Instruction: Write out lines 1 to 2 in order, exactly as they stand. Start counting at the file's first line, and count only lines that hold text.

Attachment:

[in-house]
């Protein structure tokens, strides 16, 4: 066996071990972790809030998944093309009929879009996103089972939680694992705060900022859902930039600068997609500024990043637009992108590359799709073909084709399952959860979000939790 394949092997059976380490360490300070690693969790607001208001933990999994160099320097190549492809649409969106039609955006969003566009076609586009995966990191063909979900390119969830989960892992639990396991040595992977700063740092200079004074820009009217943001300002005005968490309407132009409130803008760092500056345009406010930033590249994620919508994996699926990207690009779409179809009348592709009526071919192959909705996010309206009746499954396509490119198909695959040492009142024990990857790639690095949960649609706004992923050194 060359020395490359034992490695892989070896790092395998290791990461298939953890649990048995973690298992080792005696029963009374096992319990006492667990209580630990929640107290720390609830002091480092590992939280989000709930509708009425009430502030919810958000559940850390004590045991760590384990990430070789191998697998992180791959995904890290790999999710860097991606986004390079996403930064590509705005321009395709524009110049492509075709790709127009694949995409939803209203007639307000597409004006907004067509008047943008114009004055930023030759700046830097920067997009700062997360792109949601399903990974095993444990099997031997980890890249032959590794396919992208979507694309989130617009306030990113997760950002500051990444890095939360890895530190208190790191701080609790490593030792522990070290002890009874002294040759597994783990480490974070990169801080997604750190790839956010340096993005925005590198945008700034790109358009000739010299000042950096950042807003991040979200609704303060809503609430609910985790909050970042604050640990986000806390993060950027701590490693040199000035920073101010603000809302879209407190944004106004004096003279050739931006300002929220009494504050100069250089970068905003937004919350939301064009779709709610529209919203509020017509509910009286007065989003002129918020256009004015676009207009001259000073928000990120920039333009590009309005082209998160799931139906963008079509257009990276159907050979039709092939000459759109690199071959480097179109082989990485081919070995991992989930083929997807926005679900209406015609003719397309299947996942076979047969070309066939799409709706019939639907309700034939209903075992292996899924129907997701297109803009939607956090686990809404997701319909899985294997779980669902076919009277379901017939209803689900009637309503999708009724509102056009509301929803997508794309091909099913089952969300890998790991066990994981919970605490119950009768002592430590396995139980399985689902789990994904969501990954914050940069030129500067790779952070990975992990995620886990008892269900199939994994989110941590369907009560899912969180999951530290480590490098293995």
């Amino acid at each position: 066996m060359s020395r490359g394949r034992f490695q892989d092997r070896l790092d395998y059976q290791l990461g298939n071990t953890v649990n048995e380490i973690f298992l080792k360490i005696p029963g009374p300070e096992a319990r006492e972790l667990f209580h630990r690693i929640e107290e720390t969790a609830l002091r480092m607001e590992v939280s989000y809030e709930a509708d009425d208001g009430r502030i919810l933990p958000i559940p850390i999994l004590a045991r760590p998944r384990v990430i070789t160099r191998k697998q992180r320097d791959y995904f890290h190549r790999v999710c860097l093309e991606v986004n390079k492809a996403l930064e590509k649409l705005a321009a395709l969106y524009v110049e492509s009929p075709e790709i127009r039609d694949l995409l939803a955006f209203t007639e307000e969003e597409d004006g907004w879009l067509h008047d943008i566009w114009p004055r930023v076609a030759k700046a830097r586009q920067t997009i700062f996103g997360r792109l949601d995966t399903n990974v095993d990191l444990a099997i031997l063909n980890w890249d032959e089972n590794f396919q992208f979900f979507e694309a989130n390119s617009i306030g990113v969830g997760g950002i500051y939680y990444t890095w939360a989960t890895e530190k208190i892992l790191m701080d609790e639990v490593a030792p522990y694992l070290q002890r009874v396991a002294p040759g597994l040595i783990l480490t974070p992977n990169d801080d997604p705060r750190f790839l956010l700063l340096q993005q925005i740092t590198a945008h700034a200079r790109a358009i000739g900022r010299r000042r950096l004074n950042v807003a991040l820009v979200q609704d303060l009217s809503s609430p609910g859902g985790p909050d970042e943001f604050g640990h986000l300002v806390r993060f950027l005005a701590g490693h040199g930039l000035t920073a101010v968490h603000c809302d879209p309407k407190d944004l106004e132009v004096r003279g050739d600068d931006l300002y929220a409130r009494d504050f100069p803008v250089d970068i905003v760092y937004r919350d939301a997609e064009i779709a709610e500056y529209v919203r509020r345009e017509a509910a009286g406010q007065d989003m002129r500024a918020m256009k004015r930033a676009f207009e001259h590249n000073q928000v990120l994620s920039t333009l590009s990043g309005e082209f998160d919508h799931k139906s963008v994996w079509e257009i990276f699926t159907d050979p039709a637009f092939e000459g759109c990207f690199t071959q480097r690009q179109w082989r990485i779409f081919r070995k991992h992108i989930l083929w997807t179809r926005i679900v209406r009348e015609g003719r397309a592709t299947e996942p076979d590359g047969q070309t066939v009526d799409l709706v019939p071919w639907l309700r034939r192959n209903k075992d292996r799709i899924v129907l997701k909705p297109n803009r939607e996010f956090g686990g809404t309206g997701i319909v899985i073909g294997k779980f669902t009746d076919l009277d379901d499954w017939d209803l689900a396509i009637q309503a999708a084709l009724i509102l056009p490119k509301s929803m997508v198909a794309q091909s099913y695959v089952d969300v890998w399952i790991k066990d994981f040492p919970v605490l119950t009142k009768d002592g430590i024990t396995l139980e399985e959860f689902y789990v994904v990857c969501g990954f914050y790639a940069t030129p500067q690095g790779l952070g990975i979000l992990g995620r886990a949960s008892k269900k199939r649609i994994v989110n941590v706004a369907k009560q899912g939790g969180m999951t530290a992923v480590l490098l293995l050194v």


[in-house]
């Protein structure tokens, strides 16, 4: 066996071990972790809030998944093309009929879009996103089972939680694992705060900022859902930039600068997609500024990043637009992108590359799709073909084709399952959860979000939790 394949092997059976380490360490300070690693969790607001208001933990999994160099320097190549492809649409969106039609955006969003566009076609586009995966990191063909979900390119969830989960892992639990396991040595992977700063740092200079004074820009009217943001300002005005968490309407132009409130803008760092500056345009406010930033590249994620919508994996699926990207690009779409179809009348592709009526071919192959909705996010309206009746499954396509490119198909695959040492009142024990990857790639690095949960649609706004992923050194 060359020395490359034992490695892989070896790092395998290791990461298939953890649990048995973690298992080792005696029963009374096992319990006492667990209580630990929640107290720390609830002091480092590992939280989000709930509708009425009430502030919810958000559940850390004590045991760590384990990430070789191998697998992180791959995904890290790999999710860097991606986004390079996403930064590509705005321009395709524009110049492509075709790709127009694949995409939803209203007639307000597409004006907004067509008047943008114009004055930023030759700046830097920067997009700062997360792109949601399903990974095993444990099997031997980890890249032959590794396919992208979507694309989130617009306030990113997760950002500051990444890095939360890895530190208190790191701080609790490593030792522990070290002890009874002294040759597994783990480490974070990169801080997604750190790839956010340096993005925005590198945008700034790109358009000739010299000042950096950042807003991040979200609704303060809503609430609910985790909050970042604050640990986000806390993060950027701590490693040199000035920073101010603000809302879209407190944004106004004096003279050739931006300002929220009494504050100069250089970068905003937004919350939301064009779709709610529209919203509020017509509910009286007065989003002129918020256009004015676009207009001259000073928000990120920039333009590009309005082209998160799931139906963008079509257009990276159907050979039709092939000459759109690199071959480097179109082989990485081919070995991992989930083929997807926005679900209406015609003719397309299947996942076979047969070309066939799409709706019939639907309700034939209903075992292996899924129907997701297109803009939607956090686990809404997701319909899985294997779980669902076919009277379901017939209803689900009637309503999708009724509102056009509301929803997508794309091909099913089952969300890998790991066990994981919970605490119950009768002592430590396995139980399985689902789990994904969501990954914050940069030129500067790779952070990975992990995620886990008892269900199939994994989110941590369907009560899912969180999951530290480590490098293995």